Walt: Maybe I’m getting superstitious, but after reading through a quarter’s posts on 520 (or so) liblogs, I have a suggestion for anyone who’s been neglecting your blog for a while, but thinks you’ll do better in the future:
Chile’s President Michelle Bachelet has celebrated her 58th birthday by dancing a traditional Chilean cueca — with a library worker who plucked up the courage to ask.
Bachelet was inaugurating a library in the Santiago district of Cerrillos on Tuesday when she was surprised by a group of musicians who played a “cueca brava” — a popular version of Chile’s folkloric dance — for her birthday. While the musicians sang, a library worker asked Chile’s president to dance — and she accepted. LA Times.
A statue of deceased Chinese Chairman Mao Zedong at the Nixon Presidential Library &Museum is the subject of a protest planned for Thursday, on the 60th anniversary of the founding of the People’s Republic of China.
The statue has been in the Hall of World Leaders since the Nixon Presidential Library opened. Kai Chen – a Chinese-American organizing the protest – is the first person to launch a complaint about it, said Sandy Quinn, assistant director of the Nixon Library &Birthplace Foundation.
“To even mention Mao with democratic leaders such as Churchill and Golda Meir in the same breath is truly an insult to human intelligence and offensive to all the freedom-loving people in the world,” said Chen, who emigrated from China in 1981 and lives in Los Angeles.
“Having several figures in the world leaders’ (section) doesn’t mean we endorse their policies,” assistant library director Sandy Quinn said. OC Register.
Another article from the LA Times points out that the library,
once privately run, is making a transition to government operation…”and that has turned statues of Mao Tse-tung and Chou En-lai into political footballs”.
Chloe Albanesius of the PCMag Digital Network has a story up entitled FCC: Broadband Up to 50% Slower Than Claimed. The report by Albanesius brings up the new term of “digital exclusion” which is likely the updated form of “digital divide”. One part of the report highlighted a finding by the FCC that 20% of broadband users drive 80% of network traffic.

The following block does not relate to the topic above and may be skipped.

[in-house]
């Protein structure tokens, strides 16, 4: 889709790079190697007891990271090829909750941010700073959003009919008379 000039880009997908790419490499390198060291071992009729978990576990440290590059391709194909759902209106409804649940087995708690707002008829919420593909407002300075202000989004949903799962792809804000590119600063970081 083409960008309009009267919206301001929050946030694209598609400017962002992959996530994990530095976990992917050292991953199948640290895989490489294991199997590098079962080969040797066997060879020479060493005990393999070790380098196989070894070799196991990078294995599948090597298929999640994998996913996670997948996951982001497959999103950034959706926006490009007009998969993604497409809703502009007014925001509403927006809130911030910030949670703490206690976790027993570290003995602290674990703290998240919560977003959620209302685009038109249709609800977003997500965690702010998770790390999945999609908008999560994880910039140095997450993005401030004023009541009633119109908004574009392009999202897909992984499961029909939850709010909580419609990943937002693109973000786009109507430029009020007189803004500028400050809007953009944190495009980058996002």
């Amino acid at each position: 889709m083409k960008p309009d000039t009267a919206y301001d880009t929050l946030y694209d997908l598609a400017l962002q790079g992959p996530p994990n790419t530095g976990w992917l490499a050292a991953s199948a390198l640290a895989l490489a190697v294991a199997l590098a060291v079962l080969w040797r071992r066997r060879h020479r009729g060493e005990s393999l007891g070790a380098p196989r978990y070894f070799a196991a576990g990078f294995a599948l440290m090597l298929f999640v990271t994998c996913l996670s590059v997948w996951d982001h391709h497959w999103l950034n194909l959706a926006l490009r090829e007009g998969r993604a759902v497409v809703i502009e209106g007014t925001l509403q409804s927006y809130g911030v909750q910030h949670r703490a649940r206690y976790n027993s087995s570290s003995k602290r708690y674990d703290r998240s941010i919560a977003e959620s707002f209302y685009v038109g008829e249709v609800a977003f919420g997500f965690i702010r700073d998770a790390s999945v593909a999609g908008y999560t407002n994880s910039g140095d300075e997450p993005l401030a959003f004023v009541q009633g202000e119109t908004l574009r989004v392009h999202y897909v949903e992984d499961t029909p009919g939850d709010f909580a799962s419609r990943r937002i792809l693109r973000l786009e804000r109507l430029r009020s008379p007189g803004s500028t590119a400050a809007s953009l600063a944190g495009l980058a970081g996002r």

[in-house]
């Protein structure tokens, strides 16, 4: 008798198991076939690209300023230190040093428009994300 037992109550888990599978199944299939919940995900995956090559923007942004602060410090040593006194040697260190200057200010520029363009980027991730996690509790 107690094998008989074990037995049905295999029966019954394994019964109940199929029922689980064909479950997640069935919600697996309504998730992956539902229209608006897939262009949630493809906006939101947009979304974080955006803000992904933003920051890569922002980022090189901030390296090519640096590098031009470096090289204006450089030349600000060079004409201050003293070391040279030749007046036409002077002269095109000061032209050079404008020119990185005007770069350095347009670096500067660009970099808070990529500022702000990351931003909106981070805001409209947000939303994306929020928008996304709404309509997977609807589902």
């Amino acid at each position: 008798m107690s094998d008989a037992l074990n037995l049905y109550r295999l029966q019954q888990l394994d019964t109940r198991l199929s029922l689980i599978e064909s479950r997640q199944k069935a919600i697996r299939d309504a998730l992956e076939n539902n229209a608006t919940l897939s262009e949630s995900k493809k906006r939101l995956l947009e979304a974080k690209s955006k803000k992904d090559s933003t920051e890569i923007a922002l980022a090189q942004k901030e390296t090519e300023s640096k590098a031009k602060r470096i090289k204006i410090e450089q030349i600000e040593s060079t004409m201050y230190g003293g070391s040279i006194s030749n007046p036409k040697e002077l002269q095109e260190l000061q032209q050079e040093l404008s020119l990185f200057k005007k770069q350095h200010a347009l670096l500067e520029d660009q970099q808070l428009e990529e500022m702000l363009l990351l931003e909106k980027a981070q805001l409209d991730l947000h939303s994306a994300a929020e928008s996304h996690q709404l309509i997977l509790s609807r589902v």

LISTen #88 also discussed the digital exclusion matter and proposed some hypothetical solutions for public libraries and others wishing to bridge the divide.
SciTechToday.com: Google is poised to unleash a wider preview of its fledgling Google Wave, which produces collaborative “waves” of online information that are equal parts conversation and documents. On Wednesday Google will begin sending out Wave preview invitations to individuals who have signed up to provide feedback.
Wave’s preview release will be hosted on the platform’s own dedicated Web site rather than in the separate “sandbox” developers have been using since the platform’s release to developers in May, according to Google Wave Project Manager Dan Peterson.
“In addition to the developers already using Wave, we will invite groups of users from the hundreds of thousands who offered to help report bugs when they signed up,” Peterson said. “And we plan to involve about 100,000 users.”
Washington is paying attention to the newspaper crisis. The president has even weighed in. But some worry that any government help would create a conflict of interest. Senator Ben Cardin (D-MD), sponsor of The Newspaper Revitalization Act, and Jim Moroney, publisher of The Dallas Morning News discuss what role, if any, the government should play in saving newspapers.
Beyond NPR, our in-house podcast team discussed the issue in the second half of the episode A LISTen Special: Kiwi Surprise With A Side Of Buckeye Candy.
Having ramped up her metabolism from magazines to online journalism with The Daily Beast, Tina Brown now wants to speed up book publishing.
In a joint venture with Perseus Books Group, The Daily Beast is forming a new imprint, Beast Books, that will focus on publishing timely titles by Daily Beast writers — first as e-books, and then as paperbacks on a much shorter schedule than traditional books.
On a typical publishing schedule, a writer may take a year or more to deliver a manuscript, after which the publisher takes another nine months to a year to put finished books in stores. At Beast Books, writers would be expected to spend one to three months writing a book, and the publisher would take another month to produce an e-book edition.
Deadheads rejoice! UC Santa Cruz has received a major grant to help digitize the Grateful Dead Archive at the University Library.
The campus was awarded a National Leadership Grant of $615,175 from the Institute of Museum and Library Services (IMLS)–the primary source of federal funds for the nation’s museums and libraries, one of fifty-one such grants awarded this year.
The grant will enable the UCSC Library to digitize materials from its Grateful Dead Archive and make them available in a unique and cutting-edge web site titled, “The Virtual Terrapin Station.” Report from UCSC.
The problem is that traditional online library catalogs don’t tend to order search results by ranked relevance, and they can befuddle users with clunky interfaces. Bauer, a graduate student specializing in early American history, once had such a hard time finding materials that she titled a bibliography “Meager Fruits of an Ongoing Fight With Virgo.”
Hyperlinked History is back with a new episode in the continuing online documentary series!
Join Daniel Messer, The Faceless Historian, and go on a journey from the depths of space right into your own computer. Along the way you’ll play a game, read a mystery, and get a little bit mystical. It’s a circus of history and you’re invited!
Update: I just confirmed that the video issue on iPods is fixed, so you can now sync the video to your iPod, iPod Touch, Nano, or whatever else works through iTunes. If you’d like to go that route, feel free!